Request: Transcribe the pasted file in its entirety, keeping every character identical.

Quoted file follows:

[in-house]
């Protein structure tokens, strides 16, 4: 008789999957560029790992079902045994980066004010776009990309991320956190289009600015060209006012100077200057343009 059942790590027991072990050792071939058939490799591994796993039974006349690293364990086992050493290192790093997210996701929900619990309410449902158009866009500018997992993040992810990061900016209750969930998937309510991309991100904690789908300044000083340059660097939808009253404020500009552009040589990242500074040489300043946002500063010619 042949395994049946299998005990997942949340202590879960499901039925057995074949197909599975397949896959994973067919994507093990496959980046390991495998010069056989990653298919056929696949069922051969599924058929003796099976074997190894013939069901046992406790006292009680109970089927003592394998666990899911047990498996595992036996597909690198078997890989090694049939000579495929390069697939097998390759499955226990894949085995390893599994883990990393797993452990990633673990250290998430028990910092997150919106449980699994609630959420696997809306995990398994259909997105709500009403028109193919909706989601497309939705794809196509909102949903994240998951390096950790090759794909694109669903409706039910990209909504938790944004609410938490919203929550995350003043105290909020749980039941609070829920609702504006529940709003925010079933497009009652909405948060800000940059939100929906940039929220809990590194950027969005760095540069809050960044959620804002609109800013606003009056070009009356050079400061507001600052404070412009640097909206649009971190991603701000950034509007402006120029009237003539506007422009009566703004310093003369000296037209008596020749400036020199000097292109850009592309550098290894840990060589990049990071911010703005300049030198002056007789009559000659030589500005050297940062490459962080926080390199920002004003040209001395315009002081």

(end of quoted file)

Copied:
[in-house]
């Protein structure tokens, strides 16, 4: 008789999957560029790992079902045994980066004010776009990309991320956190289009600015060209006012100077200057343009 059942790590027991072990050792071939058939490799591994796993039974006349690293364990086992050493290192790093997210996701929900619990309410449902158009866009500018997992993040992810990061900016209750969930998937309510991309991100904690789908300044000083340059660097939808009253404020500009552009040589990242500074040489300043946002500063010619 042949395994049946299998005990997942949340202590879960499901039925057995074949197909599975397949896959994973067919994507093990496959980046390991495998010069056989990653298919056929696949069922051969599924058929003796099976074997190894013939069901046992406790006292009680109970089927003592394998666990899911047990498996595992036996597909690198078997890989090694049939000579495929390069697939097998390759499955226990894949085995390893599994883990990393797993452990990633673990250290998430028990910092997150919106449980699994609630959420696997809306995990398994259909997105709500009403028109193919909706989601497309939705794809196509909102949903994240998951390096950790090759794909694109669903409706039910990209909504938790944004609410938490919203929550995350003043105290909020749980039941609070829920609702504006529940709003925010079933497009009652909405948060800000940059939100929906940039929220809990590194950027969005760095540069809050960044959620804002609109800013606003009056070009009356050079400061507001600052404070412009640097909206649009971190991603701000950034509007402006120029009237003539506007422009009566703004310093003369000296037209008596020749400036020199000097292109850009592309550098290894840990060589990049990071911010703005300049030198002056007789009559000659030589500005050297940062490459962080926080390199920002004003040209001395315009002081």